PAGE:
What’s the COVID-19 situation in Hawaii right now?

Hawaiʻi was once a national example of success against COVID-19. Now the COVID-19 situation in Hawaii is worse than ever. What’s next for us?

concrete building under blue sky
Photo by Jeffrey Czum on Pexels.com

May – June: Hawaiʻiʽs days of success against COVID-19

During our last update in May, Hawaiʻi was experiencing a decrease in cases of COVID-19. Due to some of the most strict quarantine measures in the country, we appeared to have gained control over the spread of the virus. By slashing inbound flights, instituting a mandatory 14-day quarantine for anyone entering the island, and closing beaches, parks, and most businesses, we brought community spread to nearly zero. We all planned business re-openings and looked forward to being able to socialize again with friends.

Farmers markets re-opened in June, where we saw only 265 cases over the course of the entire month.

Hawaiʻi Walks remains closed

In response to our low numbers of cases, government officials rapidly re-opened the economy of Hawaiʻi. Hawaiʻi Walks was allowed to open as well. In fact, being a business that operates in open-air environments with plenty of social distancing, we are a “lowest-risk” business. However, feeling that the re-opening was premature, we have remained closed. Additionally, we noticed some tourists requesting bookings seemed to be violating the state-mandated 14-day quarantine. We realized verifying tourist compliance was well outside the scope of our mission and business. For a company that is about joy, education, and meeting new people, these new circumstances were untenable. So we have remained closed, with our staff staying at home to do our part to flatten the curve.

At home in Palolo valley, missing our walks and talks with folks from all over the world.

COVID-19 surges again in Hawaiʻi

Sadly, the opening of the economy is proving to be premature. Like the rest of the United States, the COVID-19 situation in Hawaii worsened in July. In one month, we saw a large resurgence of COVID-19, with cases increasing by over 50% in just 30 days. We hit a month-high with 42 cases in mid-July. At the time, we thought was a possible peak. We were wrong.

Masks have since been made mandatory in public spaces

August – Cases COntinue to surge, but why?

While we saw 265 total new cases in the month of June, we had 354 cases on a single day in August (August 13), which is a full 1,690% increase from the total 30-days prior. Memories of early plans to market Hawaiʻi as “the safest place in the world” now felt laughable in their naivety. Since June, residents have had relatively few restrictions on movement or commerce, confusing messaging from government officials, while simultaneously likely experiencing quarantine fatigue. As such, in July, we saw massive outdoor events, the return of workers to offices from remote work, and a disregard for quarantine protocols by visitors. It cannot be surprising that by August, Hawaiʻi had the highest infection rate in the country.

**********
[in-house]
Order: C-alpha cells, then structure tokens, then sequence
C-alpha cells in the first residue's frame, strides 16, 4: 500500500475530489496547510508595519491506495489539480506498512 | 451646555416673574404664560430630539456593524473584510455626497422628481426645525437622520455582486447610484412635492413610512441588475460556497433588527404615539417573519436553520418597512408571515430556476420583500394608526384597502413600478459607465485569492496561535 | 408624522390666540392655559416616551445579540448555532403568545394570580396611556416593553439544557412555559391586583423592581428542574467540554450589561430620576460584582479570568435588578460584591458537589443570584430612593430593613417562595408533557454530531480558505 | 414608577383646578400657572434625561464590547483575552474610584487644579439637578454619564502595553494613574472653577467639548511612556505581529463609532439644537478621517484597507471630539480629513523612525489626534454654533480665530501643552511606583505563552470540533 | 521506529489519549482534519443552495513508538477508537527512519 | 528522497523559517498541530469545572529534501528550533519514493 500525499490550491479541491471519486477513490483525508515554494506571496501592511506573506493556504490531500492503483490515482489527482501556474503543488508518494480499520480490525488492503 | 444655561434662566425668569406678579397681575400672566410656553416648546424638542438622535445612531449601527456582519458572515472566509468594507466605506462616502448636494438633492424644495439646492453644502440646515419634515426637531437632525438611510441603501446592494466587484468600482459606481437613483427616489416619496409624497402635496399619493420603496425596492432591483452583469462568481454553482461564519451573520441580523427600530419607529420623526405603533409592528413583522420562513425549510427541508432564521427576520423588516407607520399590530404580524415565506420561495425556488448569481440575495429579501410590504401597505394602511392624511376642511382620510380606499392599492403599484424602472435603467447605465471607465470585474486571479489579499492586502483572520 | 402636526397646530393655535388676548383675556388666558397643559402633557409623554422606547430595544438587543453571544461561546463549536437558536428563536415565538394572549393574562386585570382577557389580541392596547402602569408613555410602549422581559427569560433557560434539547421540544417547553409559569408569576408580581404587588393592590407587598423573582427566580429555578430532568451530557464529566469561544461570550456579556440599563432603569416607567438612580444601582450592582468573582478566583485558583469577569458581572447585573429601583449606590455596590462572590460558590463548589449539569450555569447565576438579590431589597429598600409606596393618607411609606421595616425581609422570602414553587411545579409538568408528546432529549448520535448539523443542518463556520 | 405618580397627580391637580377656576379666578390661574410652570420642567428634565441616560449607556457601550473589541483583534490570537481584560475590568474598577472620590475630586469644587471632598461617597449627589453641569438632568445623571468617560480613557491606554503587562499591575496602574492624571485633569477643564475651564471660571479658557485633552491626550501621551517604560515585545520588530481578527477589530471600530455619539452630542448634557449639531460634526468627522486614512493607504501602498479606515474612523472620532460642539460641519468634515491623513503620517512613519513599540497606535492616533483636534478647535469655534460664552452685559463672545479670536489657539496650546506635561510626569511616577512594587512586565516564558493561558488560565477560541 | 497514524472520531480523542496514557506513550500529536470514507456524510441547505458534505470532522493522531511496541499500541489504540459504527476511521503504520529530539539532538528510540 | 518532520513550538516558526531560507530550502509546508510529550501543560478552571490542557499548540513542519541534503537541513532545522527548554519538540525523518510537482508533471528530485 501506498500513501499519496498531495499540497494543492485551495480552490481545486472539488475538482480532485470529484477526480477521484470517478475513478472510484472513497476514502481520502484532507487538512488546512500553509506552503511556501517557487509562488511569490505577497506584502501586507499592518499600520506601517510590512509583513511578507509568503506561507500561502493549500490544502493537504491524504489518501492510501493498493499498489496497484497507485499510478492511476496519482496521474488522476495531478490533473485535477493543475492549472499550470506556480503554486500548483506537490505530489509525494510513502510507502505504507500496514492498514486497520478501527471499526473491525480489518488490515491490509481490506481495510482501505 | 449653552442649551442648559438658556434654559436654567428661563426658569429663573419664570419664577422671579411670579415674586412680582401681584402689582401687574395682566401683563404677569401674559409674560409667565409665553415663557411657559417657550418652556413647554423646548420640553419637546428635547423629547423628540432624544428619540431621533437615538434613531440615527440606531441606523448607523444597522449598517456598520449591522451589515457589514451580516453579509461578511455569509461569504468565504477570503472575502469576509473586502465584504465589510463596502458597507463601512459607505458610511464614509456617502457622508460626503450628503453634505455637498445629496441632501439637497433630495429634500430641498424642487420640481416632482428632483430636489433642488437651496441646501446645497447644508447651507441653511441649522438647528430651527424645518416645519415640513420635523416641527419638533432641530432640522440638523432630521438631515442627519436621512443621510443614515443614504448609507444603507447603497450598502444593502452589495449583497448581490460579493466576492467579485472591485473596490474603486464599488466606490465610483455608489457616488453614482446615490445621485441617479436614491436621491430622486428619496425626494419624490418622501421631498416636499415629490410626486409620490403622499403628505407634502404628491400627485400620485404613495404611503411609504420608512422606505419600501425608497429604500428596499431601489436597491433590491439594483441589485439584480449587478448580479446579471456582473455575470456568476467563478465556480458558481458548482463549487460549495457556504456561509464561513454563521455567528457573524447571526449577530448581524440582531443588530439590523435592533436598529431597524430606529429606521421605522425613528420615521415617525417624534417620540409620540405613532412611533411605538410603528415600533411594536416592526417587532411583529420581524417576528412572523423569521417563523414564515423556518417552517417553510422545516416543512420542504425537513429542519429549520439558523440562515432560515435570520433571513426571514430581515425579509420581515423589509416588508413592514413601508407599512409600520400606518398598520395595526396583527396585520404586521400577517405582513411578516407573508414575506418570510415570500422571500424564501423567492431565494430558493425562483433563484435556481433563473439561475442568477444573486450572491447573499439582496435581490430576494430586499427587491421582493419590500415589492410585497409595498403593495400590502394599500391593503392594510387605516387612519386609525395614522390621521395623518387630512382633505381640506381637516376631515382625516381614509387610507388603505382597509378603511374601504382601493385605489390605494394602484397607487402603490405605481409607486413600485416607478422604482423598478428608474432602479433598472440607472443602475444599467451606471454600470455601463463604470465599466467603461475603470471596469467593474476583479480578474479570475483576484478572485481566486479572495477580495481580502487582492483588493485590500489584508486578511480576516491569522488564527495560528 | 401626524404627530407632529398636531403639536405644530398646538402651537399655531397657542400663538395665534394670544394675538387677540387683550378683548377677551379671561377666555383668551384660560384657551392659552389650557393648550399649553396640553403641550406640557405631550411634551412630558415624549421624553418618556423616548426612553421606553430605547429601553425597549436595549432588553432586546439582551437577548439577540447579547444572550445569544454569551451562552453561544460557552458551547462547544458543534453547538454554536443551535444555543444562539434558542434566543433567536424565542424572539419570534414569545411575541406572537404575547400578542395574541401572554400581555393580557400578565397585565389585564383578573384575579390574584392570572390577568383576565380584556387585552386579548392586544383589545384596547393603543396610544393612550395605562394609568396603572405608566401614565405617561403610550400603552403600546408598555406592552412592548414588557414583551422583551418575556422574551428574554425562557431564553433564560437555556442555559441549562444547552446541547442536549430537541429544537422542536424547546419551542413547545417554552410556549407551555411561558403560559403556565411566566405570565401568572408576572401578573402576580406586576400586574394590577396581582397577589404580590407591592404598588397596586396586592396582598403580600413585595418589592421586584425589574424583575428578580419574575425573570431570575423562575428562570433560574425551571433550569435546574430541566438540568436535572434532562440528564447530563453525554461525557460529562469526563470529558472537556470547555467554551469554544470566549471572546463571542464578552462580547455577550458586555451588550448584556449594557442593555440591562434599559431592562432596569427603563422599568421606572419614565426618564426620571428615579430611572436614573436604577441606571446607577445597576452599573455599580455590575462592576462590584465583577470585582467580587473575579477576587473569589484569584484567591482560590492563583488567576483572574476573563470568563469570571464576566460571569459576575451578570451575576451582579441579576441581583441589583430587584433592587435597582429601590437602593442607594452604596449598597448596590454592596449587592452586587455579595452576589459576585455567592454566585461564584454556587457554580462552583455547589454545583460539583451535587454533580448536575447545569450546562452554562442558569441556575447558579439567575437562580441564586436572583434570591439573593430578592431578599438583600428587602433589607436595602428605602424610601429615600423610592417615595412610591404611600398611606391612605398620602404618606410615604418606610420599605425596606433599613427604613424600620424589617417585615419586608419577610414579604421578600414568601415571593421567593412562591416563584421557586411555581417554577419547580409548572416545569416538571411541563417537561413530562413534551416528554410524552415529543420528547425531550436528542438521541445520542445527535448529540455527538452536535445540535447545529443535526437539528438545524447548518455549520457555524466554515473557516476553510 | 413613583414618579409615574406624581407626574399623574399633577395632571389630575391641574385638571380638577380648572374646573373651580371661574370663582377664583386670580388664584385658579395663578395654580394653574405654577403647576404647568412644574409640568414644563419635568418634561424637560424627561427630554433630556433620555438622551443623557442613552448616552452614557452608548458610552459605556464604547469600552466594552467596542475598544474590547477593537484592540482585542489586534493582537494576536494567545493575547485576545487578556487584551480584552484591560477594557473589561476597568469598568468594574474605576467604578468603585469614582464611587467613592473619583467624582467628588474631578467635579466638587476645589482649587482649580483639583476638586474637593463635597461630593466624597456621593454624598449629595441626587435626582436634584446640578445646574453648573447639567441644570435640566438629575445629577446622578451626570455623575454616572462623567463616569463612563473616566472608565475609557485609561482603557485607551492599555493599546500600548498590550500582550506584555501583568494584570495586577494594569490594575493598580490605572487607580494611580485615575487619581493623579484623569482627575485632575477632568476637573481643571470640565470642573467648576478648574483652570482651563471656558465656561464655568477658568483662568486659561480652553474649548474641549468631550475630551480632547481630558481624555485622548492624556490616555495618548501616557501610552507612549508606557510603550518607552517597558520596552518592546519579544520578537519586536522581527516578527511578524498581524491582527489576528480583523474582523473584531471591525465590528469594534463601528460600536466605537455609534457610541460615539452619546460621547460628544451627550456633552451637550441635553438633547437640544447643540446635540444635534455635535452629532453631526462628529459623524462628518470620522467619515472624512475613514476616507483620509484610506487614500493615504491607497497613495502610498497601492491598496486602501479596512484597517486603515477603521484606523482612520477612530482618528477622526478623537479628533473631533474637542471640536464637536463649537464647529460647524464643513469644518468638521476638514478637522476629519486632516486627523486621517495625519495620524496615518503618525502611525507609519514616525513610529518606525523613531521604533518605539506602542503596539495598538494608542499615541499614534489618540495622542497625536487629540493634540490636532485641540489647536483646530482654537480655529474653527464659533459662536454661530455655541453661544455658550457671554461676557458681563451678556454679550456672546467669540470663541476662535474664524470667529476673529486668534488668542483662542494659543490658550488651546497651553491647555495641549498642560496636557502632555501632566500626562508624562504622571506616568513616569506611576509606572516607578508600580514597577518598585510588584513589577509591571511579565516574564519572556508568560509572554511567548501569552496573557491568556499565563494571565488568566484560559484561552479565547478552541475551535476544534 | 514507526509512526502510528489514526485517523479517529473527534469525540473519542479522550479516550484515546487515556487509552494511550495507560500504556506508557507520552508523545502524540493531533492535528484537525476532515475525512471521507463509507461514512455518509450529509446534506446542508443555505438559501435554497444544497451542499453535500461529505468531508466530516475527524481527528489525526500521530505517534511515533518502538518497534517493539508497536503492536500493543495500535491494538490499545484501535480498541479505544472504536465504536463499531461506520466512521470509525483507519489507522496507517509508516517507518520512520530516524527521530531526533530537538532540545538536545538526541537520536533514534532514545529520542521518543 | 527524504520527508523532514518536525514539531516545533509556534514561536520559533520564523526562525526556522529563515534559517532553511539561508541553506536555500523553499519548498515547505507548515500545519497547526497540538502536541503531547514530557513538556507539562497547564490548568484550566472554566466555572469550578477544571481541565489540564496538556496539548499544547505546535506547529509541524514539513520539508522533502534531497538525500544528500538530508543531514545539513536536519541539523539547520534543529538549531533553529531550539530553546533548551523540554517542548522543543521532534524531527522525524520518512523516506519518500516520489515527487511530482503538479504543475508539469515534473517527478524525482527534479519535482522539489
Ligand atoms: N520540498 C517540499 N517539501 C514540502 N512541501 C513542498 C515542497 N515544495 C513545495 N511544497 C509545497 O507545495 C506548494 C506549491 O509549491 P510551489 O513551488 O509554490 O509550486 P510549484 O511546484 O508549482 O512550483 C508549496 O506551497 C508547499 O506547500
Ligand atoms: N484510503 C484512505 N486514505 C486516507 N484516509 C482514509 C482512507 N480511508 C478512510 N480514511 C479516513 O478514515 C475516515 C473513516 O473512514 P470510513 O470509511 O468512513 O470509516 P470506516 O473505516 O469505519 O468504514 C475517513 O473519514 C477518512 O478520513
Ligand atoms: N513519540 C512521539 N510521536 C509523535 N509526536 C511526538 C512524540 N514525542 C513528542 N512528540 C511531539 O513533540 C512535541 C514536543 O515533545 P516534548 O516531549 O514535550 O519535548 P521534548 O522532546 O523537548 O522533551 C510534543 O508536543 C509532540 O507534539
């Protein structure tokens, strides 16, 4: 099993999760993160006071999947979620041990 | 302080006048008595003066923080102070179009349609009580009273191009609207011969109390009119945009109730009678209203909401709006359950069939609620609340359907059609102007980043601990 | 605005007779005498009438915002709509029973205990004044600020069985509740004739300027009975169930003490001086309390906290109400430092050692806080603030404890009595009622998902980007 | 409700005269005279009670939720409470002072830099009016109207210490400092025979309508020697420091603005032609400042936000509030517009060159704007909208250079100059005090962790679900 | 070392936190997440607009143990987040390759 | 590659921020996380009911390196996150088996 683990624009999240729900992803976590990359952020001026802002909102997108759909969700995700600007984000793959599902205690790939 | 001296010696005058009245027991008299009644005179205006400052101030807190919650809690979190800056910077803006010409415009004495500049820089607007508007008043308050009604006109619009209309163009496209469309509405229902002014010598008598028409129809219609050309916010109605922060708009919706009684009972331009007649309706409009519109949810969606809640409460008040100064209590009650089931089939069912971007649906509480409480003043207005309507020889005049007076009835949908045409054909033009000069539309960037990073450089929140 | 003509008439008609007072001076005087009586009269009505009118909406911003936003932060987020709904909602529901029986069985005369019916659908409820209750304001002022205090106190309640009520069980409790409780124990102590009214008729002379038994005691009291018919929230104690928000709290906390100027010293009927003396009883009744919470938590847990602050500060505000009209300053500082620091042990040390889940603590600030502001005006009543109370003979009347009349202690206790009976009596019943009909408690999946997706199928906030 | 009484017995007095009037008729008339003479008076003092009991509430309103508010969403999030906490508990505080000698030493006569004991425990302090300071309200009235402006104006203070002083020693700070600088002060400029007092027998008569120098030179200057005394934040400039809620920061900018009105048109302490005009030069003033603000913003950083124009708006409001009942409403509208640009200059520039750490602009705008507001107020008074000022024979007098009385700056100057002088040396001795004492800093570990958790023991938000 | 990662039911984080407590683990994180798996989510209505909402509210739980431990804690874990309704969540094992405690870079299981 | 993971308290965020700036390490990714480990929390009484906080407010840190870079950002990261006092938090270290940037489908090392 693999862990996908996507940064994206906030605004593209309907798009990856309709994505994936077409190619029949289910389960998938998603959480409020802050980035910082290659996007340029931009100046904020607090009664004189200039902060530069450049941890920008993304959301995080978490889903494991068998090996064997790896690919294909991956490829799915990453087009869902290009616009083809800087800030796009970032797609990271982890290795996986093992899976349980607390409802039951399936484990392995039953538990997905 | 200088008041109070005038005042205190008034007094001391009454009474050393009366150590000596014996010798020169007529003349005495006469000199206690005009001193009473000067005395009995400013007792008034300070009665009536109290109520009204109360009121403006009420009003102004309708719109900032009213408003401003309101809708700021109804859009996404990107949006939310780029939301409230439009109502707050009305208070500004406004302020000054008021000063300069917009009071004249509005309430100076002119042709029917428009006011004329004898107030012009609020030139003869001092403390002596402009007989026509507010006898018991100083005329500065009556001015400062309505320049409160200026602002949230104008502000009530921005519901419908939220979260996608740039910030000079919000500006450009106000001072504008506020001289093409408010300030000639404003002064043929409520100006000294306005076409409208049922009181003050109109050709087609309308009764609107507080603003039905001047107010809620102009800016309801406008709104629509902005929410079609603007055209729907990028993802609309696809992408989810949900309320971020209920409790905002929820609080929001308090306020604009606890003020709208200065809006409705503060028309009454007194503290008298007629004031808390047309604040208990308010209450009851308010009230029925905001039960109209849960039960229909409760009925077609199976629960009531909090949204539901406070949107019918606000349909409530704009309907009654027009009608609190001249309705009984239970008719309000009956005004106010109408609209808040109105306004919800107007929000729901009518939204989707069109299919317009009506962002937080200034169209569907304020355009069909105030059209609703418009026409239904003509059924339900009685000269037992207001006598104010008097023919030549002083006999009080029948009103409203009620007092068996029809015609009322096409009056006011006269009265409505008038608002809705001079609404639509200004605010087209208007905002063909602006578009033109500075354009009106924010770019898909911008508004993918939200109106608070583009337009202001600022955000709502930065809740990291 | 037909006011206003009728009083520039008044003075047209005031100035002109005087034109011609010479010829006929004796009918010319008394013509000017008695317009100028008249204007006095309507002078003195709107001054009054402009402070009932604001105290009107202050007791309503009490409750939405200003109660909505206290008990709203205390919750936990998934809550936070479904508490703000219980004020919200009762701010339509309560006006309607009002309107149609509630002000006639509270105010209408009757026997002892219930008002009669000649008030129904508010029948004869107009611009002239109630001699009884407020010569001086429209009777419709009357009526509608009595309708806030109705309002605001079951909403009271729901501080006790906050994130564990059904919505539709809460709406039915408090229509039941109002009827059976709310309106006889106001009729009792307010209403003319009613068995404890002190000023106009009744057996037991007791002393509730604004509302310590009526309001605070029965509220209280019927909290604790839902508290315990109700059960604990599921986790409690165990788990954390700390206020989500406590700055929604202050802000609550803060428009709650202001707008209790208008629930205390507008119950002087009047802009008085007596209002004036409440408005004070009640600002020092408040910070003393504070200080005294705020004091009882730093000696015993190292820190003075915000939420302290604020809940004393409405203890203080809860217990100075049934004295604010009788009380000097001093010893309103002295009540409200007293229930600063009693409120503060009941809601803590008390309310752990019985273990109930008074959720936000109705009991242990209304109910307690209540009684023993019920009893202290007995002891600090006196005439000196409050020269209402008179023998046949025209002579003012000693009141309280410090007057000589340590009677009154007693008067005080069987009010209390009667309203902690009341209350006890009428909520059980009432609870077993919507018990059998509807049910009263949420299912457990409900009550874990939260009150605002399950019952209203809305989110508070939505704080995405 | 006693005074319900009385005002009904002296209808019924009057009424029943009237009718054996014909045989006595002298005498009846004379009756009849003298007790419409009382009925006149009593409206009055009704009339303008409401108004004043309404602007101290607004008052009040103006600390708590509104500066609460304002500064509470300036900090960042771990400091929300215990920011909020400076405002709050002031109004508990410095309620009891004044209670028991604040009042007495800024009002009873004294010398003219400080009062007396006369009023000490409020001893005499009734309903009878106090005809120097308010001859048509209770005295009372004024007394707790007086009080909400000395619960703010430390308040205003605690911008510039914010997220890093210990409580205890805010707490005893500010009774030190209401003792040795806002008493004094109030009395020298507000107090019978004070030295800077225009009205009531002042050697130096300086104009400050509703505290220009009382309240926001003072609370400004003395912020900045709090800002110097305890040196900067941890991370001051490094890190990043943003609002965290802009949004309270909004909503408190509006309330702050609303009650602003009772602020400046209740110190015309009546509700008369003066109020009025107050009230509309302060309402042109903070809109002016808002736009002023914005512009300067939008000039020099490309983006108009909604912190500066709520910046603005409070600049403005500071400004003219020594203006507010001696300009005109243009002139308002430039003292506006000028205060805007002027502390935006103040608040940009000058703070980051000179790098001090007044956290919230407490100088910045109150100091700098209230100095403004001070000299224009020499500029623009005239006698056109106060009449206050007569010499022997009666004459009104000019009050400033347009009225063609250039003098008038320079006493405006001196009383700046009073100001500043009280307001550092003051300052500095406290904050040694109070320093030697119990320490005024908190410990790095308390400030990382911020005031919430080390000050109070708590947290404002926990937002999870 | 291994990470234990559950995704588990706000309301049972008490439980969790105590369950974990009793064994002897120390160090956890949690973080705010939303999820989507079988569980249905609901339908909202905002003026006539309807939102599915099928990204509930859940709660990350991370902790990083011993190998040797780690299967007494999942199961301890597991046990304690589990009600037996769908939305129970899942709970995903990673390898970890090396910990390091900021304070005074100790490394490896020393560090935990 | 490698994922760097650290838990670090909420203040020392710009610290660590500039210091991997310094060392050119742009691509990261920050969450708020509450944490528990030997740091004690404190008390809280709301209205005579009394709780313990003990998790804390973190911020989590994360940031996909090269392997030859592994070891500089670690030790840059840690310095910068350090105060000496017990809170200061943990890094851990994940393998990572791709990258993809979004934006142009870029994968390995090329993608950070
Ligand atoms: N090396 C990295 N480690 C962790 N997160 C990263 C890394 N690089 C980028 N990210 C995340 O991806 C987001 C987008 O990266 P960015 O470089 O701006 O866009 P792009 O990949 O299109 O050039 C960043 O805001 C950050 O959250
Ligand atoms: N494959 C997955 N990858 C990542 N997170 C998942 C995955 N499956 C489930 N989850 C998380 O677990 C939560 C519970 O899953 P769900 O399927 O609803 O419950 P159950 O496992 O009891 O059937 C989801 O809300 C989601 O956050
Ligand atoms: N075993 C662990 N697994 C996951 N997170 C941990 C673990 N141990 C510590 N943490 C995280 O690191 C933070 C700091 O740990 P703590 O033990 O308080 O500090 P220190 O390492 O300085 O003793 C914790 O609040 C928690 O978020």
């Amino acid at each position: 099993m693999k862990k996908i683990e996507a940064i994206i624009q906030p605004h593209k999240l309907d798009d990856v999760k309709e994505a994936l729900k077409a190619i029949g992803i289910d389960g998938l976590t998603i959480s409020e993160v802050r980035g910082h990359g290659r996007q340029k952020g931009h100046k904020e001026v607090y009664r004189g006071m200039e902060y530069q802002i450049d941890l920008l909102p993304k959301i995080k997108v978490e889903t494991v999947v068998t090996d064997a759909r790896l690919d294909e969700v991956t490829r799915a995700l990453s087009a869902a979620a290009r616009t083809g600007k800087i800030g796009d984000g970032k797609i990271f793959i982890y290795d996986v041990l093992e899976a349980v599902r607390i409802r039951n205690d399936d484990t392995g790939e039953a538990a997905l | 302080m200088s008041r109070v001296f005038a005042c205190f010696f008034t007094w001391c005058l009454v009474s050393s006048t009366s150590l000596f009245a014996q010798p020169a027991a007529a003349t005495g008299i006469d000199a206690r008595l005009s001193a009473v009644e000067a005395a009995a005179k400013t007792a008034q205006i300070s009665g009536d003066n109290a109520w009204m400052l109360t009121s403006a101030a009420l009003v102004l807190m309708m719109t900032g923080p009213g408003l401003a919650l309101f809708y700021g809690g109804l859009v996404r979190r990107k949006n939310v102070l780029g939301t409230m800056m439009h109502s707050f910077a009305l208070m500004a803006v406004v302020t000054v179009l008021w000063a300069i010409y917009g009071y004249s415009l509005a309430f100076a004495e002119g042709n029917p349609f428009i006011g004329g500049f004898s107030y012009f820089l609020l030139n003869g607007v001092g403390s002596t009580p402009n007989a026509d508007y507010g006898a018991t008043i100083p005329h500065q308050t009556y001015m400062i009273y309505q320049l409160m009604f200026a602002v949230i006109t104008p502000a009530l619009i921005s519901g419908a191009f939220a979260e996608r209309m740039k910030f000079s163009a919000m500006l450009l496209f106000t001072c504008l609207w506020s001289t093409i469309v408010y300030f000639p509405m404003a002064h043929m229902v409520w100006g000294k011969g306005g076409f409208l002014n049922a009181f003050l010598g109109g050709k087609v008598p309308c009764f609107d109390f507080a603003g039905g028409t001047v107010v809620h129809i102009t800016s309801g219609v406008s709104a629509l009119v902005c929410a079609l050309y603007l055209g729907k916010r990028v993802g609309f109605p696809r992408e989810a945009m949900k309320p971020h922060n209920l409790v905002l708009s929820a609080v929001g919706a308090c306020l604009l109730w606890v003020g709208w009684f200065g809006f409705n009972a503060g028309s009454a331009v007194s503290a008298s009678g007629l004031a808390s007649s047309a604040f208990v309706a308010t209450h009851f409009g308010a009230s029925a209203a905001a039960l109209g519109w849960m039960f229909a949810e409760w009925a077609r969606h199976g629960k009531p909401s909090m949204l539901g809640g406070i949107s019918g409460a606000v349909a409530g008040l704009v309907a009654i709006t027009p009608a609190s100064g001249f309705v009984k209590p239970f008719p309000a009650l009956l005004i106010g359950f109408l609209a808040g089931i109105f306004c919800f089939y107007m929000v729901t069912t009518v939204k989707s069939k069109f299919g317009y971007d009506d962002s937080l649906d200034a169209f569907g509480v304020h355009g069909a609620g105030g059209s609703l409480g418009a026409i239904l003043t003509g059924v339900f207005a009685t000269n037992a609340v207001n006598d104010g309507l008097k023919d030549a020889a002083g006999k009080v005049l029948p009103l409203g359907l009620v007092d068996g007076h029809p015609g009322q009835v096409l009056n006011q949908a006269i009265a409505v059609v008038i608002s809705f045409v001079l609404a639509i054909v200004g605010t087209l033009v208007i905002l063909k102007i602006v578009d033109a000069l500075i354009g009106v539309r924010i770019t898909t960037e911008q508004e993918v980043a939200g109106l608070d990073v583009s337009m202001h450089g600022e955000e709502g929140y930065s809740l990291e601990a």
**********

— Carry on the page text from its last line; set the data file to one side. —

Graph of new COVID-19 cases in Hawaii

Total Outbreak

Government officials repeatedly insisted the spread was under-control because of a robust COVID-19 tracking program with 400 activated contact-tracers. This may have distorted the public view toward the virus as a low-risk threat to their daily lives. However, an unannounced visit by state senators and Hawaii News Now to the Department of Health on August 8th found that, in actuality, there were only 15 contact-tracers. With over 100 cases assigned to each worker, these individuals were overwhelmed and unable to manage an acceptable level of virus tracking. Meanwhile, the COVID-19 situation in Hawaii continues to worsen with gigantic outbreaks continued at our local prison, the state’s largest emergency homeless shelter, and even the Honolulu City Hall.

So what now?

Now, we wait, socially distance, hold government officials accountable, and wash our hands. But most of all, we stay closed. If you had plans to visit Hawaiʻi, we can only say that now is probably not the right time. Beaches, trails, and many businesses are closed, with more to follow. We are averaging 1-2 deaths a day. Local folks are hurting, and we cannot afford additional risk at this time.

However, we are not out of business. We are still accepting bookings for 2021 and are using this time to rebuild our website, build out our online shop and stay on top of new historical research to make sure we are at the top of our game for educating the public when we get back to work. Cases are spiking all over the world, not just Hawaiʻi. As such, we expect our economy to continue to be paralyzed until a vaccine is developed.

A red-billed leothrix photographed in early August 2020, prior to the closing of hiking trails on Oʻahu. Read more about our local birds and nature on our blog.

We expect our future to look entirely different than our past: Much like the rest of the world. We will keep everyone updated on our plans, as usual, right here. Stay safe.

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